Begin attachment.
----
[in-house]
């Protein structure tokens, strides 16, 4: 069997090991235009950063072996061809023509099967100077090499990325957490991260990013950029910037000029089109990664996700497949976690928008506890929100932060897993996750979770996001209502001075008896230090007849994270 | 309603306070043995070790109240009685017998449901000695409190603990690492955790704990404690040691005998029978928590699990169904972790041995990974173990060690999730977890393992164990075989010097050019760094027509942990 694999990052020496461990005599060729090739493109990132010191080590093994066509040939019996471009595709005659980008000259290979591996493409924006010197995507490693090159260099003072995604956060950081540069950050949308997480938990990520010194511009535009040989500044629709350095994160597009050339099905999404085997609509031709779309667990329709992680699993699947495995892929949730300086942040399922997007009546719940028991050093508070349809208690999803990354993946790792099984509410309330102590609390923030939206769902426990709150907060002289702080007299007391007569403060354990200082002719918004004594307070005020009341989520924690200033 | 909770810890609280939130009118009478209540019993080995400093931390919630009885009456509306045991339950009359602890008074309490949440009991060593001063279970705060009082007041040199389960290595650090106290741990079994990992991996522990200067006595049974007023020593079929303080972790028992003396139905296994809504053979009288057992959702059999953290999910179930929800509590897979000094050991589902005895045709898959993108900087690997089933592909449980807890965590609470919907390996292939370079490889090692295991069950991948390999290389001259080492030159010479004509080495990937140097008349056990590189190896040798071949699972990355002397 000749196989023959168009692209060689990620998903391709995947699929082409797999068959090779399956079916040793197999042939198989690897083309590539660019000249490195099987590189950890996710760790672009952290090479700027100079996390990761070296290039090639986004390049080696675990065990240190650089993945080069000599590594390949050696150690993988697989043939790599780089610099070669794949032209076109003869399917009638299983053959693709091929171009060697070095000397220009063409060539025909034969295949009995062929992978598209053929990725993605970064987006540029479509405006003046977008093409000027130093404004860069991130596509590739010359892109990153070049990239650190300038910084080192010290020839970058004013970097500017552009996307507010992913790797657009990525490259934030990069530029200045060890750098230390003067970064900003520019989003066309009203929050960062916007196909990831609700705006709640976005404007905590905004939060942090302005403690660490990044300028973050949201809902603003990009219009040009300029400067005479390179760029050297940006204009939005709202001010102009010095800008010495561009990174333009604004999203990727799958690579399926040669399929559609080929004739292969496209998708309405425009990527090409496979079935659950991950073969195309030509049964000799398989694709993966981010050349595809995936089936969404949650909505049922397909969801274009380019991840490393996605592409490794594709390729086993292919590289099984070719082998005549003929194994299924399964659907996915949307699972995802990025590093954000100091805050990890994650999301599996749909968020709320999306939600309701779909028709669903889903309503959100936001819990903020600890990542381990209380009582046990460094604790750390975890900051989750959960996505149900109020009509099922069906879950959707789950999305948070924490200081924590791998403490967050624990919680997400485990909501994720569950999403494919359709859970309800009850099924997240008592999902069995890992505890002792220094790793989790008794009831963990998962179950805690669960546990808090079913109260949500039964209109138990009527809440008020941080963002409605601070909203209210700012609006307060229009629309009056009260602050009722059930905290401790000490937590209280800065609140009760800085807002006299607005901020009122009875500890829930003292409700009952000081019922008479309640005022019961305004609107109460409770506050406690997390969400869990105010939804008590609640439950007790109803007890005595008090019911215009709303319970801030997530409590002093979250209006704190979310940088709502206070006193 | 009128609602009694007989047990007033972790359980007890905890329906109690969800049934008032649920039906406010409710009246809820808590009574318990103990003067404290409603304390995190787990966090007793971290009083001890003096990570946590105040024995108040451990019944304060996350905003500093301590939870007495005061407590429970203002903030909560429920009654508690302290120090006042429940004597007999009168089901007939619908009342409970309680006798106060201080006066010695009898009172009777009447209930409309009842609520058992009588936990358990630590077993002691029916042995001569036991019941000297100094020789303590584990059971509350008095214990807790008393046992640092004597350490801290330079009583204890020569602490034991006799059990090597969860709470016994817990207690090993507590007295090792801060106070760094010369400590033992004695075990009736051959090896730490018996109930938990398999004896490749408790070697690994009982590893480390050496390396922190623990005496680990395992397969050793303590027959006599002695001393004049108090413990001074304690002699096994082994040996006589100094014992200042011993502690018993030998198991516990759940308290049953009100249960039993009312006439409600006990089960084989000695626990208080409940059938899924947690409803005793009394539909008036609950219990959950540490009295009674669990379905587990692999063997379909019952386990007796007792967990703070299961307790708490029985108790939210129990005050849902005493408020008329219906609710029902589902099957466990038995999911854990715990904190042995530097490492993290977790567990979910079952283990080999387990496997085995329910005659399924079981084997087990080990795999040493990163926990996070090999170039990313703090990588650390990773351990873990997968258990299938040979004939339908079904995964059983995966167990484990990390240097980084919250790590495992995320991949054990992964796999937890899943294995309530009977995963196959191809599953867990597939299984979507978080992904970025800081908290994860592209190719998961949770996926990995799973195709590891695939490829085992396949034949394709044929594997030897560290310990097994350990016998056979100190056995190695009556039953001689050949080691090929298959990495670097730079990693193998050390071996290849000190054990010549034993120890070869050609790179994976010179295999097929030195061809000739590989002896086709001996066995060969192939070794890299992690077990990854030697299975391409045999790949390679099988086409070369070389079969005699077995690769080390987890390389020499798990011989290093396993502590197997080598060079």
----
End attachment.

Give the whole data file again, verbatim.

[in-house]
């Protein structure tokens, strides 16, 4: 069997090991235009950063072996061809023509099967100077090499990325957490991260990013950029910037000029089109990664996700497949976690928008506890929100932060897993996750979770996001209502001075008896230090007849994270 | 309603306070043995070790109240009685017998449901000695409190603990690492955790704990404690040691005998029978928590699990169904972790041995990974173990060690999730977890393992164990075989010097050019760094027509942990 694999990052020496461990005599060729090739493109990132010191080590093994066509040939019996471009595709005659980008000259290979591996493409924006010197995507490693090159260099003072995604956060950081540069950050949308997480938990990520010194511009535009040989500044629709350095994160597009050339099905999404085997609509031709779309667990329709992680699993699947495995892929949730300086942040399922997007009546719940028991050093508070349809208690999803990354993946790792099984509410309330102590609390923030939206769902426990709150907060002289702080007299007391007569403060354990200082002719918004004594307070005020009341989520924690200033 | 909770810890609280939130009118009478209540019993080995400093931390919630009885009456509306045991339950009359602890008074309490949440009991060593001063279970705060009082007041040199389960290595650090106290741990079994990992991996522990200067006595049974007023020593079929303080972790028992003396139905296994809504053979009288057992959702059999953290999910179930929800509590897979000094050991589902005895045709898959993108900087690997089933592909449980807890965590609470919907390996292939370079490889090692295991069950991948390999290389001259080492030159010479004509080495990937140097008349056990590189190896040798071949699972990355002397 000749196989023959168009692209060689990620998903391709995947699929082409797999068959090779399956079916040793197999042939198989690897083309590539660019000249490195099987590189950890996710760790672009952290090479700027100079996390990761070296290039090639986004390049080696675990065990240190650089993945080069000599590594390949050696150690993988697989043939790599780089610099070669794949032209076109003869399917009638299983053959693709091929171009060697070095000397220009063409060539025909034969295949009995062929992978598209053929990725993605970064987006540029479509405006003046977008093409000027130093404004860069991130596509590739010359892109990153070049990239650190300038910084080192010290020839970058004013970097500017552009996307507010992913790797657009990525490259934030990069530029200045060890750098230390003067970064900003520019989003066309009203929050960062916007196909990831609700705006709640976005404007905590905004939060942090302005403690660490990044300028973050949201809902603003990009219009040009300029400067005479390179760029050297940006204009939005709202001010102009010095800008010495561009990174333009604004999203990727799958690579399926040669399929559609080929004739292969496209998708309405425009990527090409496979079935659950991950073969195309030509049964000799398989694709993966981010050349595809995936089936969404949650909505049922397909969801274009380019991840490393996605592409490794594709390729086993292919590289099984070719082998005549003929194994299924399964659907996915949307699972995802990025590093954000100091805050990890994650999301599996749909968020709320999306939600309701779909028709669903889903309503959100936001819990903020600890990542381990209380009582046990460094604790750390975890900051989750959960996505149900109020009509099922069906879950959707789950999305948070924490200081924590791998403490967050624990919680997400485990909501994720569950999403494919359709859970309800009850099924997240008592999902069995890992505890002792220094790793989790008794009831963990998962179950805690669960546990808090079913109260949500039964209109138990009527809440008020941080963002409605601070909203209210700012609006307060229009629309009056009260602050009722059930905290401790000490937590209280800065609140009760800085807002006299607005901020009122009875500890829930003292409700009952000081019922008479309640005022019961305004609107109460409770506050406690997390969400869990105010939804008590609640439950007790109803007890005595008090019911215009709303319970801030997530409590002093979250209006704190979310940088709502206070006193 | 009128609602009694007989047990007033972790359980007890905890329906109690969800049934008032649920039906406010409710009246809820808590009574318990103990003067404290409603304390995190787990966090007793971290009083001890003096990570946590105040024995108040451990019944304060996350905003500093301590939870007495005061407590429970203002903030909560429920009654508690302290120090006042429940004597007999009168089901007939619908009342409970309680006798106060201080006066010695009898009172009777009447209930409309009842609520058992009588936990358990630590077993002691029916042995001569036991019941000297100094020789303590584990059971509350008095214990807790008393046992640092004597350490801290330079009583204890020569602490034991006799059990090597969860709470016994817990207690090993507590007295090792801060106070760094010369400590033992004695075990009736051959090896730490018996109930938990398999004896490749408790070697690994009982590893480390050496390396922190623990005496680990395992397969050793303590027959006599002695001393004049108090413990001074304690002699096994082994040996006589100094014992200042011993502690018993030998198991516990759940308290049953009100249960039993009312006439409600006990089960084989000695626990208080409940059938899924947690409803005793009394539909008036609950219990959950540490009295009674669990379905587990692999063997379909019952386990007796007792967990703070299961307790708490029985108790939210129990005050849902005493408020008329219906609710029902589902099957466990038995999911854990715990904190042995530097490492993290977790567990979910079952283990080999387990496997085995329910005659399924079981084997087990080990795999040493990163926990996070090999170039990313703090990588650390990773351990873990997968258990299938040979004939339908079904995964059983995966167990484990990390240097980084919250790590495992995320991949054990992964796999937890899943294995309530009977995963196959191809599953867990597939299984979507978080992904970025800081908290994860592209190719998961949770996926990995799973195709590891695939490829085992396949034949394709044929594997030897560290310990097994350990016998056979100190056995190695009556039953001689050949080691090929298959990495670097730079990693193998050390071996290849000190054990010549034993120890070869050609790179994976010179295999097929030195061809000739590989002896086709001996066995060969192939070794890299992690077990990854030697299975391409045999790949390679099988086409070369070389079969005699077995690769080390987890390389020499798990011989290093396993502590197997080598060079």